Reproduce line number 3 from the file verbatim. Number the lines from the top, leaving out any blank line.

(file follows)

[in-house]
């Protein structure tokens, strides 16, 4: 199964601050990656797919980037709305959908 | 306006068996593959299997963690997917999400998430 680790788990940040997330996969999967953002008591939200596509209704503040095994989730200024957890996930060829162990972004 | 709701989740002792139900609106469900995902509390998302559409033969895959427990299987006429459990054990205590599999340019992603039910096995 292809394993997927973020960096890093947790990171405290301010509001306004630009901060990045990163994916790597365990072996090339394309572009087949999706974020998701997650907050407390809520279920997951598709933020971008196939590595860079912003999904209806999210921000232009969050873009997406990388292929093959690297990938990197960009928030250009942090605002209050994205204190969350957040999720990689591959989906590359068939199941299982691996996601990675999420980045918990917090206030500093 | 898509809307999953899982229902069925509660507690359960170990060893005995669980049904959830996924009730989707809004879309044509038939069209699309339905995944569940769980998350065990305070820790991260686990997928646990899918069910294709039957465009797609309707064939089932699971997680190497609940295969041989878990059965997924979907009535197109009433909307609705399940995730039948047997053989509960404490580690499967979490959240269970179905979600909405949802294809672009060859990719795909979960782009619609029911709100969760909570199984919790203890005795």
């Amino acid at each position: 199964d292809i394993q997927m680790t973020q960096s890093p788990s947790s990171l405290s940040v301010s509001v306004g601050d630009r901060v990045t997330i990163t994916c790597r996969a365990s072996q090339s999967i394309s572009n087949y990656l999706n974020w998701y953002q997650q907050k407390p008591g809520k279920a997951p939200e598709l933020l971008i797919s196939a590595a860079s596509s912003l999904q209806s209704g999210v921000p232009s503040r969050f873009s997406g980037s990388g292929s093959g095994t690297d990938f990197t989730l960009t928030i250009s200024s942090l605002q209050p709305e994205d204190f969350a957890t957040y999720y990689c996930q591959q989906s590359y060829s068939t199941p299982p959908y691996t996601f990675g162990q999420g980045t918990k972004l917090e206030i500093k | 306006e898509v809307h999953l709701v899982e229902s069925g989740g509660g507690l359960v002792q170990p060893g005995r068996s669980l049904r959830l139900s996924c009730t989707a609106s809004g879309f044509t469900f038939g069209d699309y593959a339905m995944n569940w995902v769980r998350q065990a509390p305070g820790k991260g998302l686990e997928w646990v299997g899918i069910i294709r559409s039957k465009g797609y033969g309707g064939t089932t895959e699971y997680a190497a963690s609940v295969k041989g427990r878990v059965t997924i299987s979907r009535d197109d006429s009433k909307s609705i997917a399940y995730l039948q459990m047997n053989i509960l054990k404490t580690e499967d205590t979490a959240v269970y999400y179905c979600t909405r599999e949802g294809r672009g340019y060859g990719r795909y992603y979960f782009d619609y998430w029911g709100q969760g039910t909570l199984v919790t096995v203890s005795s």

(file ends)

């Amino acid at each position: 199964d292809i394993q997927m680790t973020q960096s890093p788990s947790s990171l405290s940040v301010s509001v306004g601050d630009r901060v990045t997330i990163t994916c790597r996969a365990s072996q090339s999967i394309s572009n087949y990656l999706n974020w998701y953002q997650q907050k407390p008591g809520k279920a997951p939200e598709l933020l971008i797919s196939a590595a860079s596509s912003l999904q209806s209704g999210v921000p232009s503040r969050f873009s997406g980037s990388g292929s093959g095994t690297d990938f990197t989730l960009t928030i250009s200024s942090l605002q209050p709305e994205d204190f969350a957890t957040y999720y990689c996930q591959q989906s590359y060829s068939t199941p299982p959908y691996t996601f990675g162990q999420g980045t918990k972004l917090e206030i500093k | 306006e898509v809307h999953l709701v899982e229902s069925g989740g509660g507690l359960v002792q170990p060893g005995r068996s669980l049904r959830l139900s996924c009730t989707a609106s809004g879309f044509t469900f038939g069209d699309y593959a339905m995944n569940w995902v769980r998350q065990a509390p305070g820790k991260g998302l686990e997928w646990v299997g899918i069910i294709r559409s039957k465009g797609y033969g309707g064939t089932t895959e699971y997680a190497a963690s609940v295969k041989g427990r878990v059965t997924i299987s979907r009535d197109d006429s009433k909307s609705i997917a399940y995730l039948q459990m047997n053989i509960l054990k404490t580690e499967d205590t979490a959240v269970y999400y179905c979600t909405r599999e949802g294809r672009g340019y060859g990719r795909y992603y979960f782009d619609y998430w029911g709100q969760g039910t909570l199984v919790t096995v203890s005795s």